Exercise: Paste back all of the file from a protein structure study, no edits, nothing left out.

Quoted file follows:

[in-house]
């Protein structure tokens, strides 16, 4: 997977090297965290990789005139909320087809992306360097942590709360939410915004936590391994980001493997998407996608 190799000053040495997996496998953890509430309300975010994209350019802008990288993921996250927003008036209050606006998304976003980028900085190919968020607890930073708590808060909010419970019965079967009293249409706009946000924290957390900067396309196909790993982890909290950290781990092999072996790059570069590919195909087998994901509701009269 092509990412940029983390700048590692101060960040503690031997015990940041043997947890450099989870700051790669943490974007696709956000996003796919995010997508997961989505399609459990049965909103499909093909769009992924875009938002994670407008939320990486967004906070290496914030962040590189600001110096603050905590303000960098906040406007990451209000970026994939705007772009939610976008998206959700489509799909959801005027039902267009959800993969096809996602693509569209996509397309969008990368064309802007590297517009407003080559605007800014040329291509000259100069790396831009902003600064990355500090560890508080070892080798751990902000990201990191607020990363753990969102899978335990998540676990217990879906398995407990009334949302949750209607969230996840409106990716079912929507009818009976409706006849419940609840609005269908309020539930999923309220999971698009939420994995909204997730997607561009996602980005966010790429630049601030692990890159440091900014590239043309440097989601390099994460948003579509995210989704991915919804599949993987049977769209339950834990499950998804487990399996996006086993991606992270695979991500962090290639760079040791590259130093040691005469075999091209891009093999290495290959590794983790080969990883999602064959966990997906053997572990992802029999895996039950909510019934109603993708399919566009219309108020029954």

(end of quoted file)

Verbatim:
[in-house]
């Protein structure tokens, strides 16, 4: 997977090297965290990789005139909320087809992306360097942590709360939410915004936590391994980001493997998407996608 190799000053040495997996496998953890509430309300975010994209350019802008990288993921996250927003008036209050606006998304976003980028900085190919968020607890930073708590808060909010419970019965079967009293249409706009946000924290957390900067396309196909790993982890909290950290781990092999072996790059570069590919195909087998994901509701009269 092509990412940029983390700048590692101060960040503690031997015990940041043997947890450099989870700051790669943490974007696709956000996003796919995010997508997961989505399609459990049965909103499909093909769009992924875009938002994670407008939320990486967004906070290496914030962040590189600001110096603050905590303000960098906040406007990451209000970026994939705007772009939610976008998206959700489509799909959801005027039902267009959800993969096809996602693509569209996509397309969008990368064309802007590297517009407003080559605007800014040329291509000259100069790396831009902003600064990355500090560890508080070892080798751990902000990201990191607020990363753990969102899978335990998540676990217990879906398995407990009334949302949750209607969230996840409106990716079912929507009818009976409706006849419940609840609005269908309020539930999923309220999971698009939420994995909204997730997607561009996602980005966010790429630049601030692990890159440091900014590239043309440097989601390099994460948003579509995210989704991915919804599949993987049977769209339950834990499950998804487990399996996006086993991606992270695979991500962090290639760079040791590259130093040691005469075999091209891009093999290495290959590794983790080969990883999602064959966990997906053997572990992802029999895996039950909510019934109603993708399919566009219309108020029954």